Making a Difference... if only just a little bit

Warning: This is a long post - but important to me. So, if you need to go potty - now is the time. Then come back and please read it all in it's entirety.

Since I learned about it, I've had something kind of stuck on my mind. Autism. It's a word that until recently, I didn't know much about. I didn't realize that one of my coolest friends was autistic - that is until I started to read about it.

I've heard of other scrappers whose children were autistic, and I've read about their struggles - all while not really understanding what it meant. I remember reading Christy's blog - about her son and the fact that he is has a form of autism called Asbergers. I loved hearing her stories and how his style of communication involved using complex words - words by far too complex for a boy of his age to use. I remember wondering what it was like to have a child with Asbergers, and the impact it might have on their family and interpersonal relationships. I remember doing a google search on the subject and spending a bit of time reading about it. I remember wondering what caused it, and if there was anything that could be done to stop causing it - and really feeling kind of helpless/lost about it all.

I know that Ali's son is also autistic, and she's been so proactive in getting and finding solutions for him; working towards a better world for him. Finding ways to communicate with him and him to communicate back with her and her husband. I really admire the lengths that she's gone to - though I imagine I'd do the same for my child. You always want the very best, though sometimes it's not what the world expects or is standard for the world.

It's so strange and interesting how all of this ties together for me - at least in my opinion. I'd really been spending time researching and reading up on autism. And... there wasn't anyone in my life who was autistic. It was just another subject I wanted to have a bit of extra knowledge in. Not really for any particular reason (I'm strange that way), but just to know. Perhaps even to appease the curiosity in me.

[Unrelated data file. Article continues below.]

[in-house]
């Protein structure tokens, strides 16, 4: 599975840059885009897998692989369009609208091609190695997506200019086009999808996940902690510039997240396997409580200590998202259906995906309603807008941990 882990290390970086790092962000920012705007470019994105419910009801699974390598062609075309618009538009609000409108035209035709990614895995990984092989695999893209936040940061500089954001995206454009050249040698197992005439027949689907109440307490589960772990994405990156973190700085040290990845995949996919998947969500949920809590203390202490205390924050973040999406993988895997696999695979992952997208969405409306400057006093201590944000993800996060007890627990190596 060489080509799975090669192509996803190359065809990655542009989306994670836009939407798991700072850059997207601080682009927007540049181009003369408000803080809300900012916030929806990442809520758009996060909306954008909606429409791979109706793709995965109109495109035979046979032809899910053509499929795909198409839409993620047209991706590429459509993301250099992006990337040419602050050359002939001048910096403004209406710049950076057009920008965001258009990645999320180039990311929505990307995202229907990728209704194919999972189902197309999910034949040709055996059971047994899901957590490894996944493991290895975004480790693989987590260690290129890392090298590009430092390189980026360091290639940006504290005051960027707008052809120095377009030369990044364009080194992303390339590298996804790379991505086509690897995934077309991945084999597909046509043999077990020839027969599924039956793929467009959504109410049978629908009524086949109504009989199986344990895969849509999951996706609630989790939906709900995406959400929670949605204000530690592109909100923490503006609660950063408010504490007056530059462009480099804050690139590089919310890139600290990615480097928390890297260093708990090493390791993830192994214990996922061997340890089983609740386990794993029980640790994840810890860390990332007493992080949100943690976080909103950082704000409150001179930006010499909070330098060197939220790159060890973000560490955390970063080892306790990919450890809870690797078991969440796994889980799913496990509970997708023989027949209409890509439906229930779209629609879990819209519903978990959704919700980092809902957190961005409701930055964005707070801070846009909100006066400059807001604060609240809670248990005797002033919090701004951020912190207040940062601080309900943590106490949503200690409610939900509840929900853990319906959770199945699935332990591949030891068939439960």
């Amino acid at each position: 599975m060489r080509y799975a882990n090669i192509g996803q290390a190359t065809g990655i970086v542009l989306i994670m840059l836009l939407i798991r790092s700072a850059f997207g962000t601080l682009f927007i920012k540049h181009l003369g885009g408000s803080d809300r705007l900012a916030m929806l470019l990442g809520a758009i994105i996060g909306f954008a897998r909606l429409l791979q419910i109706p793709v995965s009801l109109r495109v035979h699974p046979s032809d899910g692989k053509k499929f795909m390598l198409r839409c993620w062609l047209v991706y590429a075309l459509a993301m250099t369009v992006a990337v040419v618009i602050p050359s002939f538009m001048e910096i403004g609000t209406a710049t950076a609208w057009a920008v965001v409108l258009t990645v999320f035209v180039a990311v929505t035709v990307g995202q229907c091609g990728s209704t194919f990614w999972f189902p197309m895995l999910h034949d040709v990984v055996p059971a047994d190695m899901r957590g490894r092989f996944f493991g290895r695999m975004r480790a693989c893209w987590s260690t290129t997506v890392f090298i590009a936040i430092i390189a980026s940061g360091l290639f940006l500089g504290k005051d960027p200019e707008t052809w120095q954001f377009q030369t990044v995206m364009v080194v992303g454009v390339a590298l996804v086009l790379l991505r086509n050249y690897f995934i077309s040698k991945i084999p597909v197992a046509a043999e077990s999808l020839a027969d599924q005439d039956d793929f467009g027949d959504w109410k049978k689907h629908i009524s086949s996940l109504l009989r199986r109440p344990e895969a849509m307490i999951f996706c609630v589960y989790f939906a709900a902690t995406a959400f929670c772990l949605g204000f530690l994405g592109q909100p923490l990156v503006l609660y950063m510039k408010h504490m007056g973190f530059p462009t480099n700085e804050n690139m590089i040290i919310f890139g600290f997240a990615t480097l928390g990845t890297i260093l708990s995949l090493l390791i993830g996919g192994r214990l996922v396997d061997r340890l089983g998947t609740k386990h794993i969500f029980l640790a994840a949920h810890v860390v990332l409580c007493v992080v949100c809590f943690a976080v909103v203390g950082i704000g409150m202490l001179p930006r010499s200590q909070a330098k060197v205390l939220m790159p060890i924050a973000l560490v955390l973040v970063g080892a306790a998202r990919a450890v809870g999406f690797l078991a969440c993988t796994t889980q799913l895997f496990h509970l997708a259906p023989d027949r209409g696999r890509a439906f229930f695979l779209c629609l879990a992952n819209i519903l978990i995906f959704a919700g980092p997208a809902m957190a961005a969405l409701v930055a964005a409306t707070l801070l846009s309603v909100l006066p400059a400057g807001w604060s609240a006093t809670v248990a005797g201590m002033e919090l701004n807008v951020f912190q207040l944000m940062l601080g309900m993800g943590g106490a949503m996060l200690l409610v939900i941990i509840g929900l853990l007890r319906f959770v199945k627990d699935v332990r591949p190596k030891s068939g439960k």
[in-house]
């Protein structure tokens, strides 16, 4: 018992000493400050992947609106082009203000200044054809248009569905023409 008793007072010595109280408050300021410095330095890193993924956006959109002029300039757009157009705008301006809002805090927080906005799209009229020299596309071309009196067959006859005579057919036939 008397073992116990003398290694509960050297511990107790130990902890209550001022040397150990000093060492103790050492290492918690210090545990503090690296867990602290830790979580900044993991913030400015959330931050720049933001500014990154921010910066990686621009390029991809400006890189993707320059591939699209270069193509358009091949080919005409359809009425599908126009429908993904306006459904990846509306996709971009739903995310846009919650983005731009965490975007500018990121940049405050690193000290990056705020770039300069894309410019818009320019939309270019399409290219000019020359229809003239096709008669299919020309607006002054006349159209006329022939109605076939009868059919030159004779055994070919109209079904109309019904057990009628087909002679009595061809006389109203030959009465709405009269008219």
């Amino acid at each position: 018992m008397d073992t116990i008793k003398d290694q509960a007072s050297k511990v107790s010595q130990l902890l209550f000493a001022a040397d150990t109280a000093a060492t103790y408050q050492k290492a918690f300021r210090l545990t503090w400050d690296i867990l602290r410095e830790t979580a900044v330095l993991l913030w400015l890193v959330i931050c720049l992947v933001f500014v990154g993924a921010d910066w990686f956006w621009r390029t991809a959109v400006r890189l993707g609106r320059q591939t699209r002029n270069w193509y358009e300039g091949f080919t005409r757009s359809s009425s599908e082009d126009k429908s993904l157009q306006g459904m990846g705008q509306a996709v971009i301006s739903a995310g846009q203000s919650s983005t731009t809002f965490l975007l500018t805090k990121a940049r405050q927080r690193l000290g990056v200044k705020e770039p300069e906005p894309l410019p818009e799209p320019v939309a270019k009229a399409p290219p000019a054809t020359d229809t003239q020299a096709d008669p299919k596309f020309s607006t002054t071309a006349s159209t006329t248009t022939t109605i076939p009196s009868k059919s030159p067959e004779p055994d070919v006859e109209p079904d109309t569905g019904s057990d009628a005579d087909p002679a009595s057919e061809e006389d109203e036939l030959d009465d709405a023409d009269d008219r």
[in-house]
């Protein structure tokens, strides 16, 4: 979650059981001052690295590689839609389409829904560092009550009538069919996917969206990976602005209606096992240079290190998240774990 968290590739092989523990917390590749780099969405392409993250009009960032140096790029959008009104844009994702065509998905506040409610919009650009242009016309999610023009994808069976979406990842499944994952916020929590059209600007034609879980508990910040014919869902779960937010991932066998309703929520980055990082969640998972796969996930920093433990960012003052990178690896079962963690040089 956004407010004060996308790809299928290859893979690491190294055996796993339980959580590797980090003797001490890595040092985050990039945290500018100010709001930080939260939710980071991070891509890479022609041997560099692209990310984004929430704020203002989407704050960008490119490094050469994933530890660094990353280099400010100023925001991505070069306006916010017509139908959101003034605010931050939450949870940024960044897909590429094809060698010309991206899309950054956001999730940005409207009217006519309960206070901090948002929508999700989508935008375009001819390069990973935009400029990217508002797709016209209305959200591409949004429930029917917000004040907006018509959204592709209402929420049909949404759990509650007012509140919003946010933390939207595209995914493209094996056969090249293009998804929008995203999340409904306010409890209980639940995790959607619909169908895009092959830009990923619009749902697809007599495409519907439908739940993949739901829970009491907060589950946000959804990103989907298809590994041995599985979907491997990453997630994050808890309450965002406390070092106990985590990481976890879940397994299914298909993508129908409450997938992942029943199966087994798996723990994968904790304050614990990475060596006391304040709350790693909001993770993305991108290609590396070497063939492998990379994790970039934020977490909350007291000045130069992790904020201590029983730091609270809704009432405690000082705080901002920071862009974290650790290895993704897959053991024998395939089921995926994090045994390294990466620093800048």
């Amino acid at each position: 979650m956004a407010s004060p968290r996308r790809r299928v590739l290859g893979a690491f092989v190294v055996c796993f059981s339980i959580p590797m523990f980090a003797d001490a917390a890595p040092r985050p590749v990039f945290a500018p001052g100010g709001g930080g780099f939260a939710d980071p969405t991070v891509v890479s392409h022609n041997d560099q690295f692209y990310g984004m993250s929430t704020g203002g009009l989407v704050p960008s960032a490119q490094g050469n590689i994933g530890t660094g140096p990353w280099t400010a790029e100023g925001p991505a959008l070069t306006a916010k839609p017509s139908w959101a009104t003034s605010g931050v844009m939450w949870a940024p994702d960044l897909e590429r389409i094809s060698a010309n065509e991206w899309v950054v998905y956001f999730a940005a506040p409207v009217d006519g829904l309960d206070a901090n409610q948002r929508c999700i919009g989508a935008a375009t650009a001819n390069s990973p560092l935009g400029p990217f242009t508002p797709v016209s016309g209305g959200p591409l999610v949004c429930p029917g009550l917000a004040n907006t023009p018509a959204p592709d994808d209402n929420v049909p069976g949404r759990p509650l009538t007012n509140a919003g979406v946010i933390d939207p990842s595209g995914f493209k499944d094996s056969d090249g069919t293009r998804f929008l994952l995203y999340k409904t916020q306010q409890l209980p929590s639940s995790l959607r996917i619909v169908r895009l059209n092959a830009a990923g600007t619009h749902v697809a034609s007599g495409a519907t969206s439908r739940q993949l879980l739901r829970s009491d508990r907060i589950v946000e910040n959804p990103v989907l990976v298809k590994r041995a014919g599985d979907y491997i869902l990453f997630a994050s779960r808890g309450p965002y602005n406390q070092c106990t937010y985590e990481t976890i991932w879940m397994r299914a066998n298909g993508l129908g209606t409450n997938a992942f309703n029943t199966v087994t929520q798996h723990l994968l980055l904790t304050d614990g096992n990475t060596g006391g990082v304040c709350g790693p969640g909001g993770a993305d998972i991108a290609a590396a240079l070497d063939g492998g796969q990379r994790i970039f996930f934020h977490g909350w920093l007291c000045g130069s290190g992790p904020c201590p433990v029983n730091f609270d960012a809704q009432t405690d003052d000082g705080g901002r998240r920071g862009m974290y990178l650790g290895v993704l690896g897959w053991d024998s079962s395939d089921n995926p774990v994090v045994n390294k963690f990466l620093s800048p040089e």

However, recently, I learned that someone incredibly precious to me is also autistic. Dylan, the perfect beautiful boy I gave birth to, has Asbergers Syndrome. I admit, that when I found out I was scared and confused. I had found the message some time after it was sent - it had gotten squished in my mail sorting wizard, and was stuck in a folder I don't ever check. My heart was heavy at the news, my brain confused as to the cause and if I had played a part in it, and my whole being paralyzed because there was nothing I could do about the situation. I admit that I have yet to respond to Becky and Owen - in part because of embarrassment about the mail sorting wizard and my delay in response, but also in part because I just don't know what to say. Not being personal, and uber tight with them leaves me wondering if perhaps they blame me for his condition, or if perhaps they might regret their decision to adopt him. (In all honestly, I don't think they do either of these things - but to be completely honest the thought has crossed my mind.)

The research I've found shows mostly its cause is genetically rooted. I've checked with Sheri (my biological mother) to see if she knew of any traces on our side (maternal and paternal) - which we fortunately don't have (or don't know about). While it does give me some peace knowing the unlikeliness of it coming from my genetic contribution, it still leaves me heavy.